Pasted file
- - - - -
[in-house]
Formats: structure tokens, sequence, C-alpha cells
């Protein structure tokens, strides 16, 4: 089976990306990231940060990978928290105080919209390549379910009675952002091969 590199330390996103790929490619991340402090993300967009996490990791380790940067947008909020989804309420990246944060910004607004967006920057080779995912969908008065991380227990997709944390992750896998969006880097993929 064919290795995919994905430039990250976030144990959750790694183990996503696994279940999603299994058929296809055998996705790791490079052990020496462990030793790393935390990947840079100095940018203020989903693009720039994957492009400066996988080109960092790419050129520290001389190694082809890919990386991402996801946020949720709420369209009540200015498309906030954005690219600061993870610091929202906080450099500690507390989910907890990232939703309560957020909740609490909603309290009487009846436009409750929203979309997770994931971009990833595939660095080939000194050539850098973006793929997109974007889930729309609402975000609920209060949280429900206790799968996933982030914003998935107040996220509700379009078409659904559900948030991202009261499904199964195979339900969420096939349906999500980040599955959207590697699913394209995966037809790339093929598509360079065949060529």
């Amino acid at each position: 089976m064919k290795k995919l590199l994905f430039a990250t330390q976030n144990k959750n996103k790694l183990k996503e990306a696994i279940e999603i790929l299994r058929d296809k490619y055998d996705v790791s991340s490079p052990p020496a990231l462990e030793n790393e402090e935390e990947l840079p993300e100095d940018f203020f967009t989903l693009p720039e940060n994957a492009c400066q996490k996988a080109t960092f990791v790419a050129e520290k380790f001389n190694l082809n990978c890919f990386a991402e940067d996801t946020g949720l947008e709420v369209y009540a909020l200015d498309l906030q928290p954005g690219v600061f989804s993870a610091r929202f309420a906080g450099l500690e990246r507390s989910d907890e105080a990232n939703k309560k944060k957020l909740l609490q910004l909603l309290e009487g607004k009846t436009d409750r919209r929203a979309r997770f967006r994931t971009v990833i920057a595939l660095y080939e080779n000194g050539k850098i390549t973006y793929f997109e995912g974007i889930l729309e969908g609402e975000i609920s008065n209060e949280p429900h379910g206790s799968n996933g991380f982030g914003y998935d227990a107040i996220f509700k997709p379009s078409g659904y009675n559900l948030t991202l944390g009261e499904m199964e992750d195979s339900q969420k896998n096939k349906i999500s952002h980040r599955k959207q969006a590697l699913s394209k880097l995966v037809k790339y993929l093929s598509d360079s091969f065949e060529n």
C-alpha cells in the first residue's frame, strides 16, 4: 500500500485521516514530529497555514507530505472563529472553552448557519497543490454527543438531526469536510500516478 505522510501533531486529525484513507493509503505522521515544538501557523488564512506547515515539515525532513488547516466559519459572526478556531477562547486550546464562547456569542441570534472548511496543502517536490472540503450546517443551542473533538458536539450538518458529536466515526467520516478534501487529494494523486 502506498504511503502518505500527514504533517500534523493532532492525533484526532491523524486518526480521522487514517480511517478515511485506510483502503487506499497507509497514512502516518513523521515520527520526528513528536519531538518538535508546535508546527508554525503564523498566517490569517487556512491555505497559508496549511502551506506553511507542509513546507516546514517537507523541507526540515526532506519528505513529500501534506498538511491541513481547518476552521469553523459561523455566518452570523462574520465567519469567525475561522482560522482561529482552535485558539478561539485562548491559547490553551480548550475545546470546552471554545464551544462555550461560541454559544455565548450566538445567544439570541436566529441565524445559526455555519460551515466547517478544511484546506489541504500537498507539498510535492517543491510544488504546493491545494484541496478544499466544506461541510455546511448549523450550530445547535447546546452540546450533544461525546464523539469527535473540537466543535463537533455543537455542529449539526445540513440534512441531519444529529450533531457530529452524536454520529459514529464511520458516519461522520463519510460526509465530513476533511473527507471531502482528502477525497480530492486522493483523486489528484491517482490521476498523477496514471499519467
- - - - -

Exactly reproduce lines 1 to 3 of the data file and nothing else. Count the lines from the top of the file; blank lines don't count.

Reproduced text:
[in-house]
Formats: structure tokens, sequence, C-alpha cells
């Protein structure tokens, strides 16, 4: 089976990306990231940060990978928290105080919209390549379910009675952002091969 590199330390996103790929490619991340402090993300967009996490990791380790940067947008909020989804309420990246944060910004607004967006920057080779995912969908008065991380227990997709944390992750896998969006880097993929 064919290795995919994905430039990250976030144990959750790694183990996503696994279940999603299994058929296809055998996705790791490079052990020496462990030793790393935390990947840079100095940018203020989903693009720039994957492009400066996988080109960092790419050129520290001389190694082809890919990386991402996801946020949720709420369209009540200015498309906030954005690219600061993870610091929202906080450099500690507390989910907890990232939703309560957020909740609490909603309290009487009846436009409750929203979309997770994931971009990833595939660095080939000194050539850098973006793929997109974007889930729309609402975000609920209060949280429900206790799968996933982030914003998935107040996220509700379009078409659904559900948030991202009261499904199964195979339900969420096939349906999500980040599955959207590697699913394209995966037809790339093929598509360079065949060529």